Thursday, June 13, 2013

[Gd] Building Google Apps Extensions running on Google Cloud Platform

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Cloud Platform Blog: Building Google Apps Extensions running on Google Cloud Platform

Today’s post is from Alex Kennberg, VP of Engineering at Synergyse. In this post, Alex describes how their company uses Google Cloud Platform to build their training solutions for Google Apps.



Synergyse chose to focus on enhancing training for Google Apps because of the continuous innovation it brings to the enterprise and education spaces. We built Synergyse Training for Google Apps, a fully interactive, measurable and scalable training solution that has been deployed throughout organizations and educational institutions globally.



We chose Google Cloud Platform and Google Chrome Extension as our technology stack. Going with Google App Engine is a perfect fit for us, because as a cloud service we don’t have to worry about IT issues with our servers and we get automatic scaling. At an early stage of development and deployment it might be especially hard to predict what the next year of usage is going to be like. App Engine allows us to focus on our product and not worry about fine details of operating the backend as much. App Engine also seamlessly connects to other Google services.







It’s a pleasure to be able to import a new service by simply importing the right official library. In matter of hours, I was able to drop in authentication (OpenID), database (Google Cloud SQL), storage and OAuth. Everything worked as expected. Since the libraries handle most of the hard work, our backend code is very lean and allows most things to be done by the client-side Javascript.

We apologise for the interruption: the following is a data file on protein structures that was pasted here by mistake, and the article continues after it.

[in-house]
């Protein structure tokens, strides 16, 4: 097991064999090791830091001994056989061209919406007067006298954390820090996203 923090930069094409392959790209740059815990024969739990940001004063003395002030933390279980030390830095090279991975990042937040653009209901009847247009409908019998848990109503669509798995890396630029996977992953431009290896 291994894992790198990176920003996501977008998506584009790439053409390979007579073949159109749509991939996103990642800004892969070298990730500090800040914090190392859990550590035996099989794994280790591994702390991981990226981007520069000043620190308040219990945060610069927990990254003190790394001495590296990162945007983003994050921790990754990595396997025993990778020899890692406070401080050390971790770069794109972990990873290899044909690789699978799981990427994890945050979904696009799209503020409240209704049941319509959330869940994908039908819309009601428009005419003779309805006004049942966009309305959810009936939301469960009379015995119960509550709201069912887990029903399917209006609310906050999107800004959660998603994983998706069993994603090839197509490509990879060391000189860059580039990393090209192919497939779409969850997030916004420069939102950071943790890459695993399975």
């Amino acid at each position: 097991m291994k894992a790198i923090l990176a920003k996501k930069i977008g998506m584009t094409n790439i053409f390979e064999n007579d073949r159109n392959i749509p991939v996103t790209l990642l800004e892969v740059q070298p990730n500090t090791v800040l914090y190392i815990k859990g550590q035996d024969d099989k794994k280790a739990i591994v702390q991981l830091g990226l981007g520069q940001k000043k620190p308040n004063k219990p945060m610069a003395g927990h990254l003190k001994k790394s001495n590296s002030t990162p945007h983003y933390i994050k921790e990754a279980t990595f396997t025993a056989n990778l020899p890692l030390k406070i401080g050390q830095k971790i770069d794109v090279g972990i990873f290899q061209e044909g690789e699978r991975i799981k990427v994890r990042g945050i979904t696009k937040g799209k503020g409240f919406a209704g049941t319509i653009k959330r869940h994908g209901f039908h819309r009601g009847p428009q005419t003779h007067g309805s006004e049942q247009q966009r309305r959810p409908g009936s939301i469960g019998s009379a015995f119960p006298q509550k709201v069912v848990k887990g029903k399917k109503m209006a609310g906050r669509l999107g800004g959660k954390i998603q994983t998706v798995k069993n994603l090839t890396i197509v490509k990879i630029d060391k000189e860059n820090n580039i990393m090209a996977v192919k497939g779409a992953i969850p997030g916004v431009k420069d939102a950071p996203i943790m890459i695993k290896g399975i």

Pro Tip: Before deploying the latest code to App Engine, change the version in “appengine-web.xml” file. Next, go to the App Engine Dashboard and select your app. Choose Versions in the menu. From here you can choose who gets what version of your backend. Default version is served to everyone, while traffic splitting lets you test new versions on a smaller set of users first. For staging, we force our extension to access a specific version of the backend by pointing it to ..appspot.com.



In order to overlay our user interface (player, menu, etc) on top of Google Apps we built a Chrome Extension. The extension is written in Javascript, using standard browser APIs, jQuery and Google Closure. Specifically, our templates for the HTML parts are using Closure Templates and Javascript is compiled with Closure Compiler.









Google Closure Templates are well designed in that they have short-form commands and discourage me from adding complexity into the views. They also translate into readable Javascript and work well with the compiler. I use the compiler to help catch bugs, minify and obfuscate our code. There are compiler extern files that declare Chrome Extension and jQuery APIs here. To watch for code changes and automatically re-compile the templates and Javascript, I made this open source project.



Synergyse Training for Google Apps uses Google Cloud Platform and Google Chrome Extension to deliver its training to people around the world. With Google App Engine we get security, reliability and automatic scaling out of the box, which lets us focus on core product development. Google Chrome is a perfect vehicle for overlaying Synergyse user interface on top of Google Apps using the latest standard web technologies, and makes for an easy deployment process to our customers.



- Contributed by Alex Kennberg, Vice President, Synergyse





URL: http://googlecloudplatform.blogspot.com/2013/06/building-google-apps-extensions-running-on-google-cloud-platform.html

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